You might have a mix of freebie lead magnets to attract and develop your audience, introductory products and productised services. Or you might have tons of free information products and a membership product. Everyone’s product ecosystem will be different.
This is my favourite growth strategy because:
It takes the business owner (you) out of the business
You’re probably familiar with the phrase “work on your business, not in your business” from Michael Gerber’s E-Myth books. The productising growth strategy takes this to the ultimate level. Once you’ve got going with this, you can work on the top-level areas of your business, do the work that you most love to do or focus on being the face of your brand. Or you can gradually withdraw your input, working only on top-level initiatives, checking the financials and the occasional bit of troubleshooting while you get the business ready for a sale.
It’s the most scaleable growth strategy for a small business
By including a substantial proportion of “stand-alone” products and productised services that employees can do instead of you, you increase the ratio of turnover to employees. In other words, you don’t need as many people to make as much money. This creates a much freer business. There’s more money in the business for investment in marketing, automation and training, so you build an ever-increasing loop of effectiveness. And, to be honest, the fewer employees you have, the faster you can go because you’re not caught up with staff management, recruiting new people or complex hierarchies. You can build a multi-million turnover business with less than a dozen people.
You can sell your company for more money
When you want to sell a small business, the amount you walk away with depends on several factors. Including many of the factors we’ve just been talking about:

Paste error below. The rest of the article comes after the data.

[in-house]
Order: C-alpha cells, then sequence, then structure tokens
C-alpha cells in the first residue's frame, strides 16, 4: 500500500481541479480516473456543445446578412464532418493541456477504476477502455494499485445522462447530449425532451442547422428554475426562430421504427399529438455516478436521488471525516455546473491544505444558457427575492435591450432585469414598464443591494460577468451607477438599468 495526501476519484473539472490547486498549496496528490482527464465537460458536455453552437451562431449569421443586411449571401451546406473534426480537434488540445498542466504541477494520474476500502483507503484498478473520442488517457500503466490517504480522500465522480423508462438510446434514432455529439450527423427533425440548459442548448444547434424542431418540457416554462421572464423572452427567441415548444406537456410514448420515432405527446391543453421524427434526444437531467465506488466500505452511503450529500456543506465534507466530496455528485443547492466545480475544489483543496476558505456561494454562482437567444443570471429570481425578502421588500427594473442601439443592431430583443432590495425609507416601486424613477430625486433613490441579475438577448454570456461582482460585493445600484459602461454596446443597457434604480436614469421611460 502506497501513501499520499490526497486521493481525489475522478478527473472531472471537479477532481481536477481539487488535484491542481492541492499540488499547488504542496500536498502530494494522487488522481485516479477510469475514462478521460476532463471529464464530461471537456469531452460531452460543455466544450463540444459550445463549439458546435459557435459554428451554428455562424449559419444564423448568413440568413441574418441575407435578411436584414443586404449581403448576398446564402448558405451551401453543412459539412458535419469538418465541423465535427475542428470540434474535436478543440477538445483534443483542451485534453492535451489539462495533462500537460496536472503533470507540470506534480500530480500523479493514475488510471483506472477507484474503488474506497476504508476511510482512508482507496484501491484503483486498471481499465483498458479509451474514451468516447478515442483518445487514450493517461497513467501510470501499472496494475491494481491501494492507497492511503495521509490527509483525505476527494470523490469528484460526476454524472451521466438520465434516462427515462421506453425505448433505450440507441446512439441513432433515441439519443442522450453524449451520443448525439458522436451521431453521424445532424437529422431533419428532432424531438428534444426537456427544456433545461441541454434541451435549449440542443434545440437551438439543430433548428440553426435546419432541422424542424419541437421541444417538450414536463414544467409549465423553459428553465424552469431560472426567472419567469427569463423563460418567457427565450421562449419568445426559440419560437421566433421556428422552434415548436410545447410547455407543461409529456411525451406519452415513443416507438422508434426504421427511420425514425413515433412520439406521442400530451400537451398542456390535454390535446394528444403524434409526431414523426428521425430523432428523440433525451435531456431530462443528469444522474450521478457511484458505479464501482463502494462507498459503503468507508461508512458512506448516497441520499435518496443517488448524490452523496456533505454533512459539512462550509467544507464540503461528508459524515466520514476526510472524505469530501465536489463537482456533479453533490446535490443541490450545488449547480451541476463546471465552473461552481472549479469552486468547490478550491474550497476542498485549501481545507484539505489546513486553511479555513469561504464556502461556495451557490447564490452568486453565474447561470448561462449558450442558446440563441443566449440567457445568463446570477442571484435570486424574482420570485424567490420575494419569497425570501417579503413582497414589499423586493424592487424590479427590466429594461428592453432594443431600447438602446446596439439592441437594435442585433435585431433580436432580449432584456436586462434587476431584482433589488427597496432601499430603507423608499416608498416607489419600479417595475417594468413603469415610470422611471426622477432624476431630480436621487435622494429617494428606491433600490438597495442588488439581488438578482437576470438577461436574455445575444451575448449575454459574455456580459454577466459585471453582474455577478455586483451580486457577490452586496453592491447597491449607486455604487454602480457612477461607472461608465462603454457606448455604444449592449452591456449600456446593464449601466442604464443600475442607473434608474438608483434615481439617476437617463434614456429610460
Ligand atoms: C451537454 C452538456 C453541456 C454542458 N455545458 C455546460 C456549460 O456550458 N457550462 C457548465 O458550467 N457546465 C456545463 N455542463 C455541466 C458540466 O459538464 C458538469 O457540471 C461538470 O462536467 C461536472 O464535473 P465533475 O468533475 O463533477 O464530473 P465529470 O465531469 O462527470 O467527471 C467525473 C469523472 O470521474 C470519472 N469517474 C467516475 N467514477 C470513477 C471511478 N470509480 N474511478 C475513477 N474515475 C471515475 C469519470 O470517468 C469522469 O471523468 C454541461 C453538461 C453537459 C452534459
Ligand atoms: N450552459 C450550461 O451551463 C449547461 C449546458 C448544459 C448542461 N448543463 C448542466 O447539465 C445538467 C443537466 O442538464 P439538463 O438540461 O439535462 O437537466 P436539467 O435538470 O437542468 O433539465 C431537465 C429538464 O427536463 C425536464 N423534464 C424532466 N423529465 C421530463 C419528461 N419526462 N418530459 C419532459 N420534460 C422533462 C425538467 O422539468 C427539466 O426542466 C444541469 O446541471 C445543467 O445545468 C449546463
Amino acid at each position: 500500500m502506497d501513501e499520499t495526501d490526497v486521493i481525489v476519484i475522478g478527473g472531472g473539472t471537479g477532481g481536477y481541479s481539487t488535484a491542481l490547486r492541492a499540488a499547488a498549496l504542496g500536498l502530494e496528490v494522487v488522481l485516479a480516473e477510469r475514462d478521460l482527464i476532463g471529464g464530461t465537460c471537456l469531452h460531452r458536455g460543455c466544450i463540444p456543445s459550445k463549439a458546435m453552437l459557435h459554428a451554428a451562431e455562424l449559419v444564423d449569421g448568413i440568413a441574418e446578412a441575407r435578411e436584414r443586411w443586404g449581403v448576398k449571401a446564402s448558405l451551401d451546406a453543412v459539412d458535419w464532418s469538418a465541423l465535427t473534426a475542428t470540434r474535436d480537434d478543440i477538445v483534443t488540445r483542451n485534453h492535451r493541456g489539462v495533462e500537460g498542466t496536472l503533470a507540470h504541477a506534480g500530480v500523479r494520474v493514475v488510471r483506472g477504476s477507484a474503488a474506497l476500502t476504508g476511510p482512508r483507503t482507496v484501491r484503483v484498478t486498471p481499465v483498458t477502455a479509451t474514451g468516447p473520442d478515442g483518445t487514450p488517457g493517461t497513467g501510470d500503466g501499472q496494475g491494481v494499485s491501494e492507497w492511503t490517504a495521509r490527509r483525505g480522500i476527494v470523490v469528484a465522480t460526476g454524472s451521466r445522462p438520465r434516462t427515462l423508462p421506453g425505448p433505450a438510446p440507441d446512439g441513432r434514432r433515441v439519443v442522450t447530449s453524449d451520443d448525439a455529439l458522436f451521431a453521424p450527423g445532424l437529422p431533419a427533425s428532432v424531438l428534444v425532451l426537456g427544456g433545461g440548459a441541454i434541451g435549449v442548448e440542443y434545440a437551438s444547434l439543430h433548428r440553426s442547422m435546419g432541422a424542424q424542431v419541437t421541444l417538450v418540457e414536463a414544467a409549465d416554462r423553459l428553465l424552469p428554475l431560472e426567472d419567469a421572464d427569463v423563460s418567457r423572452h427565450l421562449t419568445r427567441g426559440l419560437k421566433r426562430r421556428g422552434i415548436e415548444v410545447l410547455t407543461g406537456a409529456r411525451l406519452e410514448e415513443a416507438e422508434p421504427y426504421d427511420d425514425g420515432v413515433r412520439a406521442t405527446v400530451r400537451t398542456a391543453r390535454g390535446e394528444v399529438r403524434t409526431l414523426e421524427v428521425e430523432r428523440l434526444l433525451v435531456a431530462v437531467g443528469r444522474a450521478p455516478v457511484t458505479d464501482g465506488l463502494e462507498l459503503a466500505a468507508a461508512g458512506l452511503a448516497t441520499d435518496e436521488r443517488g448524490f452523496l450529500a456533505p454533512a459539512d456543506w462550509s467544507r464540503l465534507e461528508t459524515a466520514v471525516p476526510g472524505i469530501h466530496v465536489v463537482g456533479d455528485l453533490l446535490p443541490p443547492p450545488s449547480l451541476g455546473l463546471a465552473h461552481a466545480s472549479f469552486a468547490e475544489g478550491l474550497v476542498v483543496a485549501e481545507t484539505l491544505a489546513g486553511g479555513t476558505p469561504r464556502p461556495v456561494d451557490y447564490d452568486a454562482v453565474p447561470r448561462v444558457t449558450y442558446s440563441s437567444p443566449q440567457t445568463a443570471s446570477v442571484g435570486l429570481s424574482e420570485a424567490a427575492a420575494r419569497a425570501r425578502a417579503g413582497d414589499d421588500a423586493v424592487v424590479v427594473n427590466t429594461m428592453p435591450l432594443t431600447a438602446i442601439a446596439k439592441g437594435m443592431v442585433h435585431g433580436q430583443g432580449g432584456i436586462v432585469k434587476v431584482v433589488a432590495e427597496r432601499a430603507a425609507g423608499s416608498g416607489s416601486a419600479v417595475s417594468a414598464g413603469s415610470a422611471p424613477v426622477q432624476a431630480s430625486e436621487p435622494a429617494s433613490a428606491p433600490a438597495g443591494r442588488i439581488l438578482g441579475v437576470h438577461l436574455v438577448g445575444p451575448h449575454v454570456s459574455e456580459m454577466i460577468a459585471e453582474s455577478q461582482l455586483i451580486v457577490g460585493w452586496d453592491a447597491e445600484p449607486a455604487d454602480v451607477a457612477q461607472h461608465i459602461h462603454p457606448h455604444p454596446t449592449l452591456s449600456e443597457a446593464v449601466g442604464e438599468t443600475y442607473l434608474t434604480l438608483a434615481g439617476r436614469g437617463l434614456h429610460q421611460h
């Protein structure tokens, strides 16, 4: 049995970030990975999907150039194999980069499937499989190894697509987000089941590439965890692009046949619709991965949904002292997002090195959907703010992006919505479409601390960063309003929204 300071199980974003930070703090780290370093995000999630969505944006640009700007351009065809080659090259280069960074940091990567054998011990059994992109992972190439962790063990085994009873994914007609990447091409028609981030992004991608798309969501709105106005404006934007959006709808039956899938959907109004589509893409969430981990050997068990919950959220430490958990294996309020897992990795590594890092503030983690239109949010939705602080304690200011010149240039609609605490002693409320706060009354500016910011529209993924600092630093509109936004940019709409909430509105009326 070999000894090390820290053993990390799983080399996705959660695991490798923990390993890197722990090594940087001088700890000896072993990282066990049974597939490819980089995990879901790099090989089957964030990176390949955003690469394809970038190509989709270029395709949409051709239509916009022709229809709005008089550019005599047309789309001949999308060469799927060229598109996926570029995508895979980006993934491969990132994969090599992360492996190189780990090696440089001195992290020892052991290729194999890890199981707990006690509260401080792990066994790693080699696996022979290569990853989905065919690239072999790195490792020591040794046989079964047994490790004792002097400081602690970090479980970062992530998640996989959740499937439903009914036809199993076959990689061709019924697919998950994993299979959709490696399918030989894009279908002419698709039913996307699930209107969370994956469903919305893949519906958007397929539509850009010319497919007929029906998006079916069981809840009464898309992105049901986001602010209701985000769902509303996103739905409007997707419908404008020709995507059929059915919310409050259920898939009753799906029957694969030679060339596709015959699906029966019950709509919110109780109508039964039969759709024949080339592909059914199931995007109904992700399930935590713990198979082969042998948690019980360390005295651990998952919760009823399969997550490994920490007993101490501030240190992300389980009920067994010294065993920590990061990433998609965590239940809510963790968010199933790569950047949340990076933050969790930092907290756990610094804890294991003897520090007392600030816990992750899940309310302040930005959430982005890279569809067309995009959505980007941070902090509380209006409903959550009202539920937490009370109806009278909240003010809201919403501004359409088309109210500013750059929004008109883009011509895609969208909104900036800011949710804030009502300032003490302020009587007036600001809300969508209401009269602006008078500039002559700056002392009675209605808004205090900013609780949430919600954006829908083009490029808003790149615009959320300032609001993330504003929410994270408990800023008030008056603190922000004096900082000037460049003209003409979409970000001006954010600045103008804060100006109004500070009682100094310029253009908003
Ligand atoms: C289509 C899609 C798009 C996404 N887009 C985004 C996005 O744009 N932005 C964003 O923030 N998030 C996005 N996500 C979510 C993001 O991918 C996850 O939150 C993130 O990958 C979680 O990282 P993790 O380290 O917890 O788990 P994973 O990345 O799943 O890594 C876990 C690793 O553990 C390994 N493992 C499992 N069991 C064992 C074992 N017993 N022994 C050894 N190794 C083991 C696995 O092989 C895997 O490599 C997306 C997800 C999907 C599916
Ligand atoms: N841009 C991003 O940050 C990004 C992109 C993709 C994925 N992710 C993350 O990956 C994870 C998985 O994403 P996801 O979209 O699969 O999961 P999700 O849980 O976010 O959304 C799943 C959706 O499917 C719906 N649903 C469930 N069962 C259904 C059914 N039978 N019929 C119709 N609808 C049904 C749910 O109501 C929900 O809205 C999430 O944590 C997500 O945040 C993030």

When someone consults me about getting their business ready to sell, one of the first things I’ll look at is whether they have a balanced product ecosystem that includes recurring income or returning customers.
Once you’ve decided on the right growth strategy for you
If there’s one thing to take away from this article, it’s the idea that you need to make an active choice about the right strategy for you. Some founders will let their business plateau for years because they haven’t made this decision. Others book a one-off session with a fabulous business coach to help them decide and create their plan for action
Whether you come and talk to me or not, do make an active choice. And then…
Get your resources in the right order
I often think of the processes we need to follow in business as recipes. Just as in my favourite culinary recipe books, you’ll need a list of ingredients (resources and skills) plus instructions on what to do with them (your action plan).
If you’re going for the agency business model, you’ll need (in this order):
And if you’re going for the full pivot to products, you’ll need (in this order):
Feeling baffled by that last part?
Many people would love to fully productise because they can see all the advantages of this growth strategy. Of course, one of the advantages is that the productising route is the path least travelled – your competitors aren’t productising, so your business immediately stands out.
But this means that it’s harder to get your head around it. And that can mean that people give up; it’s just too bamboozling. I have to admit that it took me nearly a decade of missteps and false starts in my productising journey before things started to accelerate smoothly. I just didn’t have the right guidance in place. This is why I’ve put everything I wish I’d known about productising my business into a course, Pivot to Products, so you can afford all those mistakes I made.